US Bancorp and Wells Fargo & Co. lost a foreclosure case in Massachusetts’s highest court that will guide lower courts in that state and may influence others in the clash between bank practices and state real estate law. The ruling drove down bank stocks.
The state Supreme Judicial Court today upheld a judge’s decision saying two foreclosures were invalid because the banks didn’t prove they owned the mortgages, which he said were improperly transferred into two mortgage-backed trusts.
“We agree with the judge that the plaintiffs, who were not the original mortgagees, failed to make the required showing that they were the holders of the mortgages at the time of foreclosure,” Justice Ralph D. Gants wrote.
Wells Fargo, the fourth-largest U.S. lender by assets, dropped $1.10, or 3.4 percent, to $31.05 at 11:41 a.m. in New York Stock Exchange composite trading. US Bancorp declined 28 cents, or 1.1 percent, to $26.01.
The 24-company KBW Bank Index fell as much as 2.2 percent after the decision was handed down.
Claims of wrongdoing by banks and loan servicers triggered a 50-state investigation last year into whether hundreds of thousands of foreclosures were properly documented as the housing market collapsed. The probe came after JPMorgan Chase & Co. and Ally Financial Inc. said they would stop repossessions in 23 states where courts supervise home seizures and Bank of America Corp. froze U.S. foreclosures.
Teri Charest, a spokeswoman for Minneapolis-based US Bancorp, didn’t immediately return a call for comment. Jason Menke, a spokesman for San Francisco-based Wells Fargo, didn’t have an immediate comment.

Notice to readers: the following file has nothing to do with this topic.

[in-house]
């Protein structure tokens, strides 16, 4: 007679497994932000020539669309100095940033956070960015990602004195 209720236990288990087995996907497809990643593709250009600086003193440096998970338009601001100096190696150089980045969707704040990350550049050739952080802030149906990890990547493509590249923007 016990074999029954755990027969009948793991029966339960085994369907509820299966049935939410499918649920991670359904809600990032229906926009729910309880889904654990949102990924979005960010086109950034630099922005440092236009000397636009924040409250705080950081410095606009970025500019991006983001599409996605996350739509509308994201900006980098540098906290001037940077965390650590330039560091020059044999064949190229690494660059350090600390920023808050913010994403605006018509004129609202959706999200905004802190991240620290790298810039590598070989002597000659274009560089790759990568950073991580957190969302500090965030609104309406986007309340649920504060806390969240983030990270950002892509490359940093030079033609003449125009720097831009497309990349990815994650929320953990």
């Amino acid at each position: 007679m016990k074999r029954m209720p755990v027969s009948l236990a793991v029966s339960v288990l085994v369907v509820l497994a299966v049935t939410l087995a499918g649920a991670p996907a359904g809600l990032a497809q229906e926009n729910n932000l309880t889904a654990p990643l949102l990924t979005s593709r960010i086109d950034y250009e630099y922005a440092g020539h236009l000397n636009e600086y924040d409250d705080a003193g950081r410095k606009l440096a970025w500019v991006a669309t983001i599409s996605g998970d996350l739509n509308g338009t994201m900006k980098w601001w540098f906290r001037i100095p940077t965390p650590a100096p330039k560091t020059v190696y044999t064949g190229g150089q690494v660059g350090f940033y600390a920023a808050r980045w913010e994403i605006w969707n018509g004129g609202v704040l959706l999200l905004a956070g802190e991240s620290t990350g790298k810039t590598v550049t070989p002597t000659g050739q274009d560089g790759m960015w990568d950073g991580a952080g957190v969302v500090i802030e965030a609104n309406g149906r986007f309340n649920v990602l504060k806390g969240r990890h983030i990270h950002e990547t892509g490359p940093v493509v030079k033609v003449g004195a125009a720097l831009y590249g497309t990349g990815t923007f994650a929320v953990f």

Charest previously referred questions on the case to the loan servicer for both mortgage-backed trusts, American Home Mortgage Servicing Inc. Philippa Brown, a spokeswoman for Coppell, Texas-based American Home Mortgage, didn’t have an immediate comment.
In March 2009, Massachusetts Land Court Judge Keith C. Long voided the foreclosures, finding that the mortgage transfers were done months after the house sales. In October of that year, Long declined the banks’ request to reverse that ruling after they argued that the documents that bundled together the mortgages had transferred those instruments to them.
Today’s court decision held out the possibility of securitization documents properly transferring mortgages.
Such documents, along with “a schedule of the pooled mortgage loans that clearly and specifically identifies the mortgage at issue as among those assigned, may suffice to be proof that the assignment was made by a party that itself held the mortgage,” Gants wrote. “However, there must be proof that the assignment was made by a party that itself held the mortgage.”
The case is U.S. Bank v. Ibanez, 10694, Supreme Judicial Court of Massachusetts (Boston). The lower-court cases are U.S. Bank National Association v. Ibanez, 08-Misc-384283, and Wells Fargo Bank NA v. LaRace, 08-Misc-386755, Commonwealth of Massachusetts, Trial Court, Land Court Department (Boston).
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